How do you simplify #(z^2+x-1)/(z^2-3z+2)# and find the excluded values?

1 Answer
Jan 26, 2017

Answer:

  1. Factor both numerator and denominator (separately).
  2. Reduce (if possible) by cancelling out common factors.
  3. To find excluded values, set the denominator of the expression (from step 1) equal to zero; solve for #z#.

Explanation:

When simplifying a fraction such as this, we always want to start by factoring the numerator and denominator. Multiplicative factors may divide out, and they certainly help us find the excluded values.

Let's start with the numerator: #z^2+x-1#. Can we find two numbers that add to 1 and multiply to -1? Not easily. They do exist, but they involve radicals. For now, let's leave this as a trinomial.

Next, we look at the denominator: #z^2-3z+2#. This time, we can easily find two numbers that add to -3 and multiply to 2—those numbers are -2 and -1. We can then factor the denominator as follows:

#z^2-3z+2" "=" "(z-2)(z-1)#

So, without factoring the numerator, our expression is now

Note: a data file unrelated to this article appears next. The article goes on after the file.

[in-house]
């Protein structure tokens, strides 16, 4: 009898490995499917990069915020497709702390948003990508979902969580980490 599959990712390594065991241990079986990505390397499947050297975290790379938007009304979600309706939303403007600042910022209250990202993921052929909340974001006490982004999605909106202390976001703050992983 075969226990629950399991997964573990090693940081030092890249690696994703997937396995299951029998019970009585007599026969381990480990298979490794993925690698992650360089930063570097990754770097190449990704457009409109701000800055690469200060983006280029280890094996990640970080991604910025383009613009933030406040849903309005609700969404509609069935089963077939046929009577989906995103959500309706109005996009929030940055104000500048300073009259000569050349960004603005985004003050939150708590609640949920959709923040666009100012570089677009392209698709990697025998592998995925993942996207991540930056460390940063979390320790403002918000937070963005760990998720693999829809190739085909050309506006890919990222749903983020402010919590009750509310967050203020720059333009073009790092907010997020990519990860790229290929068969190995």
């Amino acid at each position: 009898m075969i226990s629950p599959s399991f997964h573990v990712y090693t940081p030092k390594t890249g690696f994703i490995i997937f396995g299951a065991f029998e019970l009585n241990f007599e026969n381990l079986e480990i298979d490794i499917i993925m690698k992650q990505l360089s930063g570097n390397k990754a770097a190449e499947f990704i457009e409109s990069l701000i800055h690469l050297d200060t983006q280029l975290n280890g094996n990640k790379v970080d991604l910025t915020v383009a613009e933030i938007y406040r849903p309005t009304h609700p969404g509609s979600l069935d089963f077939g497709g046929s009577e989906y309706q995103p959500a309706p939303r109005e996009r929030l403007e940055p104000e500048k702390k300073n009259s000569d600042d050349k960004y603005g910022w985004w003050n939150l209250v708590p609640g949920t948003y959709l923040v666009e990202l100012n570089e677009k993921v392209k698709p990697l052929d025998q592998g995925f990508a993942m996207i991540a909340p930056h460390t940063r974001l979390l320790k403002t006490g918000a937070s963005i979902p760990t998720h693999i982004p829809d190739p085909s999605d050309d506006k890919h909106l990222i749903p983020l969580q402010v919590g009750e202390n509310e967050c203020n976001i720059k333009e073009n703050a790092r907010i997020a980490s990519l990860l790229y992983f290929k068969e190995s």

#(z^2+x-1)/((z-2)(z-1))#

In this form, it is easy to deduce the excluded values, because an excluded value is any value for the variable which makes the expression undefined, such as values that create division by zero. So we look at our denominator and see if there are any #z#-values that make it 0.

Since our denominator is now written as a product of two factors, it will only equal 0 when one of the factors is 0. (In math terms, if the product #a * b = 0,# then either #a=0# or #b=0#.) We then simply set each of the (denominator) factors equal to 0 and solve for #z#.

You can write this in math as follows:

If
#"        "(z-2)(z-1)=0#
then
#"        "z-2=0" ""or"" "z-1=0#
#=>"         "z=2"                    "z=1#

Both #z=1# and #z=2# create division by zero. If #z=1# or #z=2#, our expression #(z^2+x-1)/(z^2-3z+2)# is undefined. Thus, our excluded values are 1 and 2:

#z!=1, 2#.